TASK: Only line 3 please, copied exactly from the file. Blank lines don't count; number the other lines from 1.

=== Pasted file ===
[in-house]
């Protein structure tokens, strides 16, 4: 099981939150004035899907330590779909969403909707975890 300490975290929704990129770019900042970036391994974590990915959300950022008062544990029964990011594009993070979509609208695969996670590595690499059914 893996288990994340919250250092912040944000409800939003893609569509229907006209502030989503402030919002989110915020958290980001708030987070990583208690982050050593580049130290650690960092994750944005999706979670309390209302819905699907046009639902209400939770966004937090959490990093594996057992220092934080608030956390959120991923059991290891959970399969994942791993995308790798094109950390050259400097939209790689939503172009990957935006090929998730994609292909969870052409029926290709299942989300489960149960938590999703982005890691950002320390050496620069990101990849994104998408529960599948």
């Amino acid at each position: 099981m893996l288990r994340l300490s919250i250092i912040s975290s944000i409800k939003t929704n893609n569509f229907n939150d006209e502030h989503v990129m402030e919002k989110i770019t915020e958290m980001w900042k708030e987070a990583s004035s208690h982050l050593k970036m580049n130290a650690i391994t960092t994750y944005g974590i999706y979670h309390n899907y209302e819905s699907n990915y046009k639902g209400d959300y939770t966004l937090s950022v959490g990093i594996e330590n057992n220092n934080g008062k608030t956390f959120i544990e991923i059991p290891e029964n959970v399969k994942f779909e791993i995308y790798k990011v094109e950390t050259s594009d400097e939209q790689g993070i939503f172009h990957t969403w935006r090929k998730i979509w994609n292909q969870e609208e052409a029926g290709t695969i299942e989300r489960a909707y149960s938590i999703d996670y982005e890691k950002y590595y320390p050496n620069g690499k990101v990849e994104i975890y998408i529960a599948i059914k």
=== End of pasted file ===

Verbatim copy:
């Amino acid at each position: 099981m893996l288990r994340l300490s919250i250092i912040s975290s944000i409800k939003t929704n893609n569509f229907n939150d006209e502030h989503v990129m402030e919002k989110i770019t915020e958290m980001w900042k708030e987070a990583s004035s208690h982050l050593k970036m580049n130290a650690i391994t960092t994750y944005g974590i999706y979670h309390n899907y209302e819905s699907n990915y046009k639902g209400d959300y939770t966004l937090s950022v959490g990093i594996e330590n057992n220092n934080g008062k608030t956390f959120i544990e991923i059991p290891e029964n959970v399969k994942f779909e791993i995308y790798k990011v094109e950390t050259s594009d400097e939209q790689g993070i939503f172009h990957t969403w935006r090929k998730i979509w994609n292909q969870e609208e052409a029926g290709t695969i299942e989300r489960a909707y149960s938590i999703d996670y982005e890691k950002y590595y320390p050496n620069g690499k990101v990849e994104i975890y998408i529960a599948i059914k």